Health News Roundup: Teen depression risk lower in close-knit families; vaping 'epidemic' and moreDevdiscourse News Desk | Updated: 08-10-2019 10:38 IST | Created: 08-10-2019 10:29 IST
Following is a summary of current health news briefs.
Democrat lawmaker introduces bill to cap nicotine content in vapes
A U.S. lawmaker on Monday introduced a bill that seeks to regulate e-cigarette makers by capping the amount of nicotine in the vapes they manufacture to make them less addictive. The bill, introduced by Illinois Congressman Raja Krishnamoorthi, is the latest effort by lawmakers to clamp down on e-cigarette use, given a spike in underage vaping.
Nobel Medicine Prize won by doctors for work on cells' response to oxygen
Two Americans and a Briton won the 2019 Nobel Medicine Prize on Monday for discovering a molecular switch that regulates how cells adapt to fluctuating oxygen levels, opening up new approaches to treating heart failure, anaemia and cancer. William Kaelin at the U.S. Dana-Farber Cancer Institute and Harvard Medical School said he was overwhelmed to get a pre-dawn call to say he and two other doctors, Gregg Semenza of Johns Hopkins University and Peter Ratcliffe of Oxford University, had won the 9-million Swedish-crown ($913,000) prize.
U.S. recorded seven new cases of measles last week
The United States recorded 7 new measles cases last week taking the total cases for the year to 1,250 in the worst outbreak since 1992, federal health officials said on Monday. As of Oct. 3, the highly contagious and sometimes deadly disease has been reported in 31 states, according to the U.S. Centers for Disease Control and Prevention. (https://bit.ly/2iMFK71)
Paralyzed man hails 'feat' of walking again with robot exoskeleton
The French tetraplegic man who has been able to walk again using a pioneering four-limb robotic system, or exoskeleton, said walking was a major feat for him after being immobile for years. The French scientists behind the system, which was publicly unveiled last week, use a system of sensors implanted near the brain which send signals to the robotic system, moving the patient's legs and arms.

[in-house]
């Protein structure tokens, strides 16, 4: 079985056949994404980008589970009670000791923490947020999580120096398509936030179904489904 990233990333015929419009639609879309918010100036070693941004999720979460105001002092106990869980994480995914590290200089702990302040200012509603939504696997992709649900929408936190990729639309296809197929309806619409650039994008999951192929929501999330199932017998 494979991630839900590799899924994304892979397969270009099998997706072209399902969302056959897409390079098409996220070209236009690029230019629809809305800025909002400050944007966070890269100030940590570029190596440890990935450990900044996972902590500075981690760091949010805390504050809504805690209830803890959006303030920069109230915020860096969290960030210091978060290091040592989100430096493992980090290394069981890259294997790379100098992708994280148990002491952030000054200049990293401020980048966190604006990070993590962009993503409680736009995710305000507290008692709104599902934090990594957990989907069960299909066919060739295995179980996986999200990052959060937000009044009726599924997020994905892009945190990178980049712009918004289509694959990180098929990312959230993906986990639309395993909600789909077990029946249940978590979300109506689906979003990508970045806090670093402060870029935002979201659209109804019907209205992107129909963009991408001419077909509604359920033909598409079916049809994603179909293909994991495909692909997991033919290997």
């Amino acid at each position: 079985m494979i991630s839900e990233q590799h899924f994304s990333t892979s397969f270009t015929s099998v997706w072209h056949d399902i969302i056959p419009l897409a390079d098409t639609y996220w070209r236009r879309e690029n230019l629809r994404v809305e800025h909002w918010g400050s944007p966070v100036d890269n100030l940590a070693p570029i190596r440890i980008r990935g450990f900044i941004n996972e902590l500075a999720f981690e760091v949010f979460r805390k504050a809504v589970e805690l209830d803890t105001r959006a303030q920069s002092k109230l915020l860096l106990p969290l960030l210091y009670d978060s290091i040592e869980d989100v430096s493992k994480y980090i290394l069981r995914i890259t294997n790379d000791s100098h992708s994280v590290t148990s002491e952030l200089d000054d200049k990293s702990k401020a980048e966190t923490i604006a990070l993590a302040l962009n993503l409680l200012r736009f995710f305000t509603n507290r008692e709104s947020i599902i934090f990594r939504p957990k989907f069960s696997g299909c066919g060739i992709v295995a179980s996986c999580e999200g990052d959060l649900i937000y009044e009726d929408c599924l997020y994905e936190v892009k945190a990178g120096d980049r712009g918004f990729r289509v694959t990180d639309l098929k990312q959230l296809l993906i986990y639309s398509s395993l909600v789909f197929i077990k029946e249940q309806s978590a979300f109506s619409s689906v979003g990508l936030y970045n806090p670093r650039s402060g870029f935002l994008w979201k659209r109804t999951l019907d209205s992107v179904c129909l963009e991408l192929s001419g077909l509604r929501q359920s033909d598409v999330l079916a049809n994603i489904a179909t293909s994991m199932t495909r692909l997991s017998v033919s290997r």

Two school districts sue Juul over vaping 'epidemic'
Two public school districts on Monday sued Juul Labs Inc, accusing the company of endangering their students and draining their resources by marketing its addictive e-cigarettes to teenagers. The St. Charles, Missouri, and Olathe, Kansas, public school systems appeared to be the first school districts to join the rising wave of litigation against Juul.
More U.S. heart disease patients may be choosing to die at home
Fewer U.S. patients with cardiovascular disease are dying in hospitals and more of them are dying at home, a new analysis suggests. Between 2003 and 2017, among the more than 12 million Americans who died of cardiovascular disease, the proportion dying at home rose from 23% to 31%, researchers report in the Journal of the American College of Cardiology.
Rising heart infections tied to U.S. opioid epidemic
As the opioid epidemic continues in the U.S., more cases of an infection that damages the heart are being seen, researchers say. Between 2002 and 2016, rates of infective endocarditis doubled, with much of the increase occurring in young, poor, white men who also tended to have higher rates of alcohol abuse, hepatitis C and HIV, the study authors report in the Journal of the American Heart Association.
Teen depression risk lower in close-knit families
Teens with positive family relationships may be less likely to develop depression during adolescence or early adulthood, a new study suggests. Researchers followed 18,185 volunteers starting when they were age 15 on average and continuing until ages 32 to 43. In a series of surveys, researchers asked them about family dynamics and depression symptoms.
Kroger, Walgreens to stop sales of e-cigarettes amid U.S. vaping crackdown
Kroger Co and Walgreens Boots Alliance Inc said on Monday they would stop selling e-cigarettes at their stores, amid heightened regulatory scrutiny of the product and reports of lung disease and some deaths linked to vaping. Their move comes weeks after Walmart Inc said it was pulling the plug on e-cigarette sales, citing growing federal, state and local regulatory complexity and uncertainty.